One particularly iconic Hainanese dish they serve is the pork chop (S$14.50) which is tenderised, encrusted in a layer of crackers and finished with a brown sauce.

The crust is airy and the pork comes with a nice snappy bite, but the highlight is in the sauce that’s addictively tangy with a good dose of umami.

chuan ji hainanese mooncakes
Can’t say no to a hearty Hainanese pork chop. Photo: Abdul Rahim Anwar/HungryGoWhere

That said, the must-order dish has to be Chuan Ji’s take on the beef stew (S$12.50) — a very simple dish but oh-so-satisfying with its robust profile. 

On top of that, the chunks of carrots and beef are both exceptionally tender and it came with a side of sharp and feisty Hainanese-style chilli to add a touch of spice.

But you know what else is also Hainanese? Kaya. Chuan Ji makes a pretty solid, lightly crunchy kaya toast (S$1.80) that uses a fragrant, homemade Hainanese kaya jam.

chuan ji hainanese mooncakes
Everything is immensely tender in the beef stew. Photo: Abdul Rahim Anwar/HungryGoWhere

That said, the establishment doesn’t limit itself to Hainanese cuisine. Chuan Ji Bakery’s menu also contains a selection of local favourites, prepared using Chih Lian’s own modified recipes.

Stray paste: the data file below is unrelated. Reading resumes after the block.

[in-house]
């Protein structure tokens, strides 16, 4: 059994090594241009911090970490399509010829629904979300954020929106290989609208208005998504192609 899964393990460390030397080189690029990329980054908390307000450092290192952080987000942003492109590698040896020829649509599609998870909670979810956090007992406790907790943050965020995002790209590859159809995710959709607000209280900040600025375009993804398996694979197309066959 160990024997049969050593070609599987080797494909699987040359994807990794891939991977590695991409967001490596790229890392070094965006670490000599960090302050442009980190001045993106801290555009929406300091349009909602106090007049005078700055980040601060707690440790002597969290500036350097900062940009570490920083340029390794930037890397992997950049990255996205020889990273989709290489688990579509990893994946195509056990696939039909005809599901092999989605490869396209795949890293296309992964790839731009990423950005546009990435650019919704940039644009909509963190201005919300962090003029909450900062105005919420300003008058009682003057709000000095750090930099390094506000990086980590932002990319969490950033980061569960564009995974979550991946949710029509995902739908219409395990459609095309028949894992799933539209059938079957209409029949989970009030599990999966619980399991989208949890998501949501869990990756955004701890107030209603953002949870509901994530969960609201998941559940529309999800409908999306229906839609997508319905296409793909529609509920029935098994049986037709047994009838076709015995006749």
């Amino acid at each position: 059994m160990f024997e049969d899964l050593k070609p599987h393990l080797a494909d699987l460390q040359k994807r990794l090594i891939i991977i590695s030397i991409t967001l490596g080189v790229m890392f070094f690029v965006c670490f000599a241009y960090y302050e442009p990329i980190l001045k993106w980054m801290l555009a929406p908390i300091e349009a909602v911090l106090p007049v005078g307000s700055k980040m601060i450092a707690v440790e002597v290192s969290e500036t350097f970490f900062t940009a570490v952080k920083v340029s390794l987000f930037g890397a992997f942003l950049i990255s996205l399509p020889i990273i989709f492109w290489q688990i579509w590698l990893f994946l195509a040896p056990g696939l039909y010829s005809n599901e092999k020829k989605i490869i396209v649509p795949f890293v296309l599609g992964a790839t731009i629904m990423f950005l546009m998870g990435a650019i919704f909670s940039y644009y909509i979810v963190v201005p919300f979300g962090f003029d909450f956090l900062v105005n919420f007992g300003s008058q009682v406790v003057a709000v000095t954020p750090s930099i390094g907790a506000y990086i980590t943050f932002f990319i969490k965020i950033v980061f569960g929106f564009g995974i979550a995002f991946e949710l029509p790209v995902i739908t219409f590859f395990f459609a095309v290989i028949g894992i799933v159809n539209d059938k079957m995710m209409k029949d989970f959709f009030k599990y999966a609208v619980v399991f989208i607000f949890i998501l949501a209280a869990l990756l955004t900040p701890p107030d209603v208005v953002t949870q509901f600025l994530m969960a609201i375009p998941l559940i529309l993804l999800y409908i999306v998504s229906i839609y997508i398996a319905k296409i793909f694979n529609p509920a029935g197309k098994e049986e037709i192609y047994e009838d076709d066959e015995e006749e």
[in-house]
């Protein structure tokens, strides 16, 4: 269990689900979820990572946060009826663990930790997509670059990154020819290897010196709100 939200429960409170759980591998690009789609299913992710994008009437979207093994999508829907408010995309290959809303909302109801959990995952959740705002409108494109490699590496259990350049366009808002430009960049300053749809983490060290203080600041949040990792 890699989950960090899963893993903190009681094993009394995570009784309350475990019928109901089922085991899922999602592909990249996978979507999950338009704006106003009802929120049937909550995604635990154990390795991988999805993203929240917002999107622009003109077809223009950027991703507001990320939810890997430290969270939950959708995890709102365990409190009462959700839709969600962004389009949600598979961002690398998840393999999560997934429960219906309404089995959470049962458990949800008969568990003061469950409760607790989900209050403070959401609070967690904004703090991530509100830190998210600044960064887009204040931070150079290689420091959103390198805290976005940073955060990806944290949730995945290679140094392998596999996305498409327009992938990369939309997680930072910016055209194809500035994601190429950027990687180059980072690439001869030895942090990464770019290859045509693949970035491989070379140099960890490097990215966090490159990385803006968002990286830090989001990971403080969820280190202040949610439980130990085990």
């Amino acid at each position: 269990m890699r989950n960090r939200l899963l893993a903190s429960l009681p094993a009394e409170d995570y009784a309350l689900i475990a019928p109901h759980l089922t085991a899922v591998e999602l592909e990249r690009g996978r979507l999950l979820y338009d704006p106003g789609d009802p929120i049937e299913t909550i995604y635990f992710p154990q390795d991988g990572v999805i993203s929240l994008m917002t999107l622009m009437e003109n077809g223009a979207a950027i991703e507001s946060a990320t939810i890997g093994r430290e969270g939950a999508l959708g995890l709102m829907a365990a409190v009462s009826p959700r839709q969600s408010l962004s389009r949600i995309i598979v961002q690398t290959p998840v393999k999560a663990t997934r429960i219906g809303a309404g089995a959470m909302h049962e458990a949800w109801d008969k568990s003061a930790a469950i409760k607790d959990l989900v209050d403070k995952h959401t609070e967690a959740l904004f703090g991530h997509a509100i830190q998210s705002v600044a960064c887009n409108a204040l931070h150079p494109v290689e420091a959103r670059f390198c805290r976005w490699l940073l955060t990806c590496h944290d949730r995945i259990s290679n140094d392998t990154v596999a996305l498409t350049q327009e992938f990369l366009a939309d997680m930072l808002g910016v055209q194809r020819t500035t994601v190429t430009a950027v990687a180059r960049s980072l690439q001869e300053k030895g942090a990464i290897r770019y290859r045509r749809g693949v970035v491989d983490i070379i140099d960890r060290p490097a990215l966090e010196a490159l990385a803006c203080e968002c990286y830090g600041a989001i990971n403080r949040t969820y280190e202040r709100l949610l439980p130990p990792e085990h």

That includes one of the absolute best-sellers at Chuan Ji, the ondeh ondeh (S$2.80).

Unlike the usual take on the kueh, the version here uses sweet potato flour and is made a la minute — that means chewier skin and silky, molten gula melaka since it’s served hot.

chuan ji hainanese mooncakes
Hot, oozy, fresh — Chuan Ji’s ondeh ondeh are not like the others. Photo: Abdul Rahim Anwar/HungryGoWhere

Of course, you can also get the Hainanese flaky biscuits for dine-in (S$5.30 a piece) to round off the all-Hainanese feast at Chuan Ji.

And if you like it, why not get a box to go as well?

You’ll never know —  you might earn points with your parents who might recognise the pastries too.

For more ideas on what to eat, read our stories on where to get crackling Peking duck in Singapore and our extensive megalist of all the hawker dishes you have to try in Singapore before you die.

Do explore the new GrabFood Dine-in service for awesome deals.

You can also book a ride to Chuan Ji Bakery Hainanese Delicacies to get a taste of the near-extinct Hainanese mooncake.

[Temporarily closed] Chuan Ji Bakery Hainanese Delicacies

464 Crawford Lane, 01-464
Nearest MRT station: Lavender
Open: Monday to Saturday (12pm to 3pm, 5pm to 8pm)

464 Crawford Lane, 01-464
Nearest MRT station: Lavender
Open: Monday to Saturday (12pm to 3pm, 5pm to 8pm)

Evan Mua


Evan started off writing about food on Instagram, before joining outlets such as Buro and Confirm Good to pursue his passion. His best work usually comes after his first whisky shot in the morning.